The movie “The Hate You Give” is taken from the acronym for the term “thug life”, which was used by late rapper Tupac. The movie tells of the emotional journey of a young African American girl, named Starr Carter (Amandla Stenberg), who must balance her two worlds. She lives in a poor, mostly black community with gang violence, drugs and death.
She goes to school with white, privileged students, in a world quite opposite from her home. She has to juggle her two worlds: her guilt of getting away from her depressed neighborhood and the constant challenge of feeling different from her peers in school every day. Her constant balance comes to a halt when she witnesses the death of her best friend, Khalil (Algee Smith), from home who was shot and killed by a police officer. The movie raises the issue of the mistreatment of people of color in today’s society.
One of the reasons this movie is strong, is it takes a difficult topic, relevant to today’s society, and shares it from the point of view of a compelling character. She faces the challenge of watching her friends and their families from her white school stand up for the police officer who shot her friend. They don’t try to understand Khalil and her school friends side with the police by providing reasons for why he shot. She knows that Khalil is a good guy who was stuck in a bad situation as she was witness to the incident.
Student feels this topic is important in our society. “I am going to see this movie because I feel that the story is talking about a very important topic going on in society and as someone who could be affected I think it is important for me to see it,” senior Kayla Hill said.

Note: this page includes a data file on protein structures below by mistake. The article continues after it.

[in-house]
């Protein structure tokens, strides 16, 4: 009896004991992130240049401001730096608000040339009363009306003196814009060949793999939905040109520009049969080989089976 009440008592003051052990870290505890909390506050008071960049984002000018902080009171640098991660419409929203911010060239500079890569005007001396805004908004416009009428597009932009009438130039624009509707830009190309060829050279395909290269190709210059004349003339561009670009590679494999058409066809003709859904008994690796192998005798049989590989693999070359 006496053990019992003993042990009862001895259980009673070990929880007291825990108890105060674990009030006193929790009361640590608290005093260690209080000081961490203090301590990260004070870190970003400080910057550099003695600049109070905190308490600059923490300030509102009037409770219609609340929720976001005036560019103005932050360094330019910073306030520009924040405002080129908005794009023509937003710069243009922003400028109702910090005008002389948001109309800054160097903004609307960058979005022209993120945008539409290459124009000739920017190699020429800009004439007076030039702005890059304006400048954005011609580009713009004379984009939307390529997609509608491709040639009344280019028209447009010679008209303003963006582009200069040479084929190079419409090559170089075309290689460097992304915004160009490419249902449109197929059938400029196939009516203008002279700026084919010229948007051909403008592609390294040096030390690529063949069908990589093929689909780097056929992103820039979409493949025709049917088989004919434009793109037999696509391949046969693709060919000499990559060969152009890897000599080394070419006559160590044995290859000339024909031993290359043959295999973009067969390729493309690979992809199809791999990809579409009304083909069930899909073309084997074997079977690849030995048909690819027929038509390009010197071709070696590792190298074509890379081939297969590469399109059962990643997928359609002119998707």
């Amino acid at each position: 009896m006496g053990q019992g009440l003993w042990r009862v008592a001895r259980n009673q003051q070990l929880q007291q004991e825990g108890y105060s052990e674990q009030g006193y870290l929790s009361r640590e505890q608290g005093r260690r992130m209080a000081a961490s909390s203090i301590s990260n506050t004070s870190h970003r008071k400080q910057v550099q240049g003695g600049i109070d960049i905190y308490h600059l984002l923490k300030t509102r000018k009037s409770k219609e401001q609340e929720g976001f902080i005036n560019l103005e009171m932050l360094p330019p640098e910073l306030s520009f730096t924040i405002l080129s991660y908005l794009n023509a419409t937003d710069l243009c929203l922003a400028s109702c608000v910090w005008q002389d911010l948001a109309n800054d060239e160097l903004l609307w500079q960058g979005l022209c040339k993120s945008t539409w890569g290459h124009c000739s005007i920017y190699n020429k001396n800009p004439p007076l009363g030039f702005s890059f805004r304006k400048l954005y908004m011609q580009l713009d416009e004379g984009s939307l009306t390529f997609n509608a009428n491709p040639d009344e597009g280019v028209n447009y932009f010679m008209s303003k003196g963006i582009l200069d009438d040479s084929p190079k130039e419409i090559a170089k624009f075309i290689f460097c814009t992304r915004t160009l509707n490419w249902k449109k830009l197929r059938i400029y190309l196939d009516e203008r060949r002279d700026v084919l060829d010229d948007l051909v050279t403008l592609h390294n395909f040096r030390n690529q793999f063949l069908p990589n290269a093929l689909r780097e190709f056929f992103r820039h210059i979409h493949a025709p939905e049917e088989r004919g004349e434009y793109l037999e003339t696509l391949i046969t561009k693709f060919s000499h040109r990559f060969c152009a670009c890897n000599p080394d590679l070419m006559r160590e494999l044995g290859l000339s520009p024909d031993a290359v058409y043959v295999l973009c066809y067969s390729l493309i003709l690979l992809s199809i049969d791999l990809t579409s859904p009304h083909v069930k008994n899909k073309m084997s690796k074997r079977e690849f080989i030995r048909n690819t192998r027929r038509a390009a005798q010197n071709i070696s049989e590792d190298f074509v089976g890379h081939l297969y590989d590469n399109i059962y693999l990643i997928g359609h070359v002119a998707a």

The movie captures a story that has many real life examples from the rage that exploded in Ferguson, Mo., after the shooting of Michael Brown, to the gated community in Sanford, Fla., where Trayvon Martin was killed while walking back from a convenience store.
Another strength of the movie is the complicated and realistic relationships shown throughout. Starr loses her best friend, Hailey (Sabrina Carpenter), who can’t begin to understand or simply empathize with the discrimination that led to Khalil’s death. In contrast, Starr’s boyfriend, Chris (KJ Apa), tries to understand her other world and her role in the shooting. He is the one constant she can lean on between her two worlds. It is not an ordinary teenage relationship, which makes it more interesting. They are challenged by issues way beyond a simple teen romance.
Students found the movie compelling. “I found myself trying to understand how Starr was able to balance her two worlds as she was going through such unimaginable events,” junior Parmida Khajoee said.
Although the movie takes the viewer on an emotional roller coaster, it ends with a sense of hope. Starr finds her voice and realizes that she must stand up for what is right.